by | Mar 6, 1997 | Detroit Free Press | 0 comments

The snow fell on the parking lot. The seats inside were largely empty. It was the last home game at Crisler Arena, and it was seniors night — both of which were mixed blessings in this sunken Michigan basketball season.

On the one hand, this U-M team has only two seniors, neither of whom has broken a real sweat all year.

On the other hand, if you were a senior, would you want this as your farewell night?

Nuh-uh. Not this mop-up game in a season that has already flooded the basement. Not this sedate arena which — thanks partly to spring break — had hundreds of empty seats. Not this Michigan team which had lost five in a row and has often seemed dejected and discordant.

Exit sighing. Never mind that U-M ultimately blew out last- place Northwestern, a team that can barely bring the ball upcourt against a press. This game did little good for the Wolverines, except polishing the NCAA apple, and giving guys like Maurice Taylor, Robert Traylor and Jerod Ward a rare chance to smile.

“It feels like we haven’t won since my freshman year,” sighed Taylor, a junior, who scored 26 points in what many think was his final home game for Michigan. “It felt good just to play as a team again, and have some fun.

“Now we have to try and win our last game and hope the tournament committee is on our side.”

Well. Hope springs eternal. But whether the Wolverines make the NCAA tournament is, at this point, significant only for travel agents. The way U-M has played, if it hits the road as a low tournament seed, it will almost surely be beaten in the first round — and I’ve seen a lot of surprises by Michigan teams over the years.

This one, however, is still searching for a leader, a style and a comfort zone, and you can’t be looking for such things this late in the year.

Exit sighing.

Lack of leadership

“Did this year feel less like college basketball than any of your others?” someone asked Travis Conlan in the locker room after the win.

“Yeah,” he said. “It’s been a really long season.”

This is college basketball. Teams lose a few close games, they lose their way, they lack leadership, and they sink. It is no coincidence that this Michigan team lacks a senior presence. Even the Fab Five had guys like Rob Pelinka, James Voskuil and Freddie Hunter, steady older players who kept the thermostat at the proper setting.

These Wolverines are in the hands of their juniors and sophomores, and none of them is ready to be Moses.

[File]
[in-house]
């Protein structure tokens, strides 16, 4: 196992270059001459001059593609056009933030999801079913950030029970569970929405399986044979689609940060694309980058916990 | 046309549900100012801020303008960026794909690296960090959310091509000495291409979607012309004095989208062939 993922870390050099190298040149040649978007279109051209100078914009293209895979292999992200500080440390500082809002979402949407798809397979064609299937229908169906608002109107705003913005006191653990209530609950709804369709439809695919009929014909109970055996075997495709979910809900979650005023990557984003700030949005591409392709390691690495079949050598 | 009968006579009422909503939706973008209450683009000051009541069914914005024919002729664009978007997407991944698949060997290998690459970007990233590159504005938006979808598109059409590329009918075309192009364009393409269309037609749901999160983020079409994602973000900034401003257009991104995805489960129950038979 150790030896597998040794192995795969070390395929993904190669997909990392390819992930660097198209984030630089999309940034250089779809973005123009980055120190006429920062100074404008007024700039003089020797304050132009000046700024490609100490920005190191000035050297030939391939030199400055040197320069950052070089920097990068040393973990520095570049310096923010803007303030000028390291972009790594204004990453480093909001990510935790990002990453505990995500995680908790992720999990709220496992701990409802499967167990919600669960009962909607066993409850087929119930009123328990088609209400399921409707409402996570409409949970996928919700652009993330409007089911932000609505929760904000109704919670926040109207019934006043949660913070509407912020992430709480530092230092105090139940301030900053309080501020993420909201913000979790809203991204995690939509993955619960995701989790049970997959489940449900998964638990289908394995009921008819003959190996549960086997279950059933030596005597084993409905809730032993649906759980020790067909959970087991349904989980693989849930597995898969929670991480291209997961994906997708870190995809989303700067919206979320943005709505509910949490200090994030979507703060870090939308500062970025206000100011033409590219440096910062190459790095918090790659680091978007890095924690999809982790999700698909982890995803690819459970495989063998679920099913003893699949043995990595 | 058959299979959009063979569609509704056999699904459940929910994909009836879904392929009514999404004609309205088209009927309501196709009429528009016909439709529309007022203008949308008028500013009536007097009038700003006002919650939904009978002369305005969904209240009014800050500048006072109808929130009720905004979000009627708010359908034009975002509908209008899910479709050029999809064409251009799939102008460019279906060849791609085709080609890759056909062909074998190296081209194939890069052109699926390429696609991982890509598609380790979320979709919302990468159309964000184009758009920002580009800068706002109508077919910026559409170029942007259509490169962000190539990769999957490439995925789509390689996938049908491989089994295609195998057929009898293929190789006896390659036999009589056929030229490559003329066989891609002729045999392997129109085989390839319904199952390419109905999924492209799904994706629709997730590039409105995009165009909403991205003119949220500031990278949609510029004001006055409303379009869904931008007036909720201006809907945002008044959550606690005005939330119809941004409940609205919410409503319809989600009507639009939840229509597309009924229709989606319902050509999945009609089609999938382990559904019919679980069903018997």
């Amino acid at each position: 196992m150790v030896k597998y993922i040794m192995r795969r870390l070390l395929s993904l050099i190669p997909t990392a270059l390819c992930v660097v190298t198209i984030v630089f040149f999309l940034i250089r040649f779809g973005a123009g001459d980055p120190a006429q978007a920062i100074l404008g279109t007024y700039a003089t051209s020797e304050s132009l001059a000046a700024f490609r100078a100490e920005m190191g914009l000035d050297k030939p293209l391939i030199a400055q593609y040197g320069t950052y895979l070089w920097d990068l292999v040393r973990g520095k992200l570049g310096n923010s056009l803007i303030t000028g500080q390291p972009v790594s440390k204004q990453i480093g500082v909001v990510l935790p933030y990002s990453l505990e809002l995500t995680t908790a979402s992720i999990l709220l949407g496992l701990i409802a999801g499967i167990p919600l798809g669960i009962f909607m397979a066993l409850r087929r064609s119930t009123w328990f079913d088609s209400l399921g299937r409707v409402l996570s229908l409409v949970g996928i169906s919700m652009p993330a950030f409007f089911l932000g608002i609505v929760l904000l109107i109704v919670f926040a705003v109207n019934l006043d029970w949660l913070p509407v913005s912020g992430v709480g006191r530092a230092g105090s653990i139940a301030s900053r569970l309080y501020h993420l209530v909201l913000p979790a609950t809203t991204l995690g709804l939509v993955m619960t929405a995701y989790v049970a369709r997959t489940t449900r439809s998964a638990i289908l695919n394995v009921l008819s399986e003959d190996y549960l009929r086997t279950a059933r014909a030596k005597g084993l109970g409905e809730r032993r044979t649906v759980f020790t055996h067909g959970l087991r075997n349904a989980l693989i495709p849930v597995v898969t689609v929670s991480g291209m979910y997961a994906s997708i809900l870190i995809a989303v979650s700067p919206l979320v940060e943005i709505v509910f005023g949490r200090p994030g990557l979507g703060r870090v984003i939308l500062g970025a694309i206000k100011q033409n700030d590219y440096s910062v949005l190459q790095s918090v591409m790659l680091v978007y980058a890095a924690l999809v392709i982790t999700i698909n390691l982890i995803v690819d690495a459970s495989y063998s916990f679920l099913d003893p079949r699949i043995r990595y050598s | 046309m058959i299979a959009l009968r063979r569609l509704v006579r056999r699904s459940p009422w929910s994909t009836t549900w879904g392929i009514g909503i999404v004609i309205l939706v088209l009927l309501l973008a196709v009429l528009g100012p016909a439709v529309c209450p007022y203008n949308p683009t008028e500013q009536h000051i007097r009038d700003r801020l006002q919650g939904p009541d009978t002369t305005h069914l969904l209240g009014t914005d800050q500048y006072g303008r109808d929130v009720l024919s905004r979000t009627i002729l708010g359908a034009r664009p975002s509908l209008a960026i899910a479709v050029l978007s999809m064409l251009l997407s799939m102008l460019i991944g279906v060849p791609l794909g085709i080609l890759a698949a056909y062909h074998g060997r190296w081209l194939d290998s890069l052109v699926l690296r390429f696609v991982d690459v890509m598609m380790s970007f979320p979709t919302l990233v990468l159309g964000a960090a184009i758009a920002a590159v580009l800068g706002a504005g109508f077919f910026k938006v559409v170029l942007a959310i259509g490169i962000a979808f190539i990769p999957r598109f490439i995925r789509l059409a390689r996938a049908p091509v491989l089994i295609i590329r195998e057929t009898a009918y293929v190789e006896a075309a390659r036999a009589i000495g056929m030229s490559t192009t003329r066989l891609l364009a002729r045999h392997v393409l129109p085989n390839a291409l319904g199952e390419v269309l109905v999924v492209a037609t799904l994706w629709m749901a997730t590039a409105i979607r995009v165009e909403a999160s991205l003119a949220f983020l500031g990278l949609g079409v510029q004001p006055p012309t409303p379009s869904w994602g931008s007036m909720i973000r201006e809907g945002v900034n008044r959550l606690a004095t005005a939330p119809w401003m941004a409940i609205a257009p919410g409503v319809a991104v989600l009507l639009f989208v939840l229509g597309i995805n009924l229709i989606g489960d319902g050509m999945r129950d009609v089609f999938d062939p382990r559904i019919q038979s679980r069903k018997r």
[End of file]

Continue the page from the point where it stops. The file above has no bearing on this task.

“How much do you blame yourself for what happened to this team this year?” someone asked Taylor.

“A lot,” he said. “When the year began, a lot of people were looking for me to be the go-to guy. And I was probably too tentative at times.”

He looked down at his feet.

“I’ve never gone through a year like this. I’ve never gone through a five-game losing streak — not in high school, not anywhere.”

He shook his head. Someone asked if he thought he’d played his last game in Crisler Arena — meaning a jump to the NBA.

“No,” Taylor said, “although a lot of other people are thinking that. As far as I know, I’ll be back next year, unless something unforeseen happens.”

“But did you take an extra look around when the game was over, just in case?”

“Yeah,” he admitted. “I guess I did.”

Exit sighing.

Holding out hope This is a sad way to end a home season — or as sad as you can get with a victory. The Wolverines fell behind lowly Northwestern 9-2 before wiping the sleep out of their eyes.

And even at halftime, they led by only five points. Steve Fisher put a positive spin on it afterwards, but he has to know, deep down, that if they struggle for a half with Northwestern, they are not exactly cured of what ails them.

In fact, I’m not sure they can ever be cured. The Wolverines are a fine collection of talent, but they are not a fine team. And to think they will suddenly become one is to suffer what Maize and Blue fans always suffer this time of year — and have been suffering ever since Fisher took that 1989 crew to a national championship:

False hope.

Sure, the glorious is possible. But the inglorious is more likely. Better that Michigan fans should savor the hanging dunks of Traylor and the finger rolls of Taylor that they witnessed Wednesday night. Better they should freeze the smiles they saw on the U-M bench.

That may be it for the happy stuff. The Wolverines play one final road game and then wait to see if there’s any more basketball this year. “We gotta hope for the best,” Traylor said.

Then he and his teammates headed out the Crisler doors and into the windy night. Bundle up, fellas. It’s cold out there. And it may not get any warmer.


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Mitch Albom writes about running an orphanage in impoverished Port-au-Prince, Haiti, his kids, their hardships, laughs and challenges, and the life lessons he’s learned there every day.

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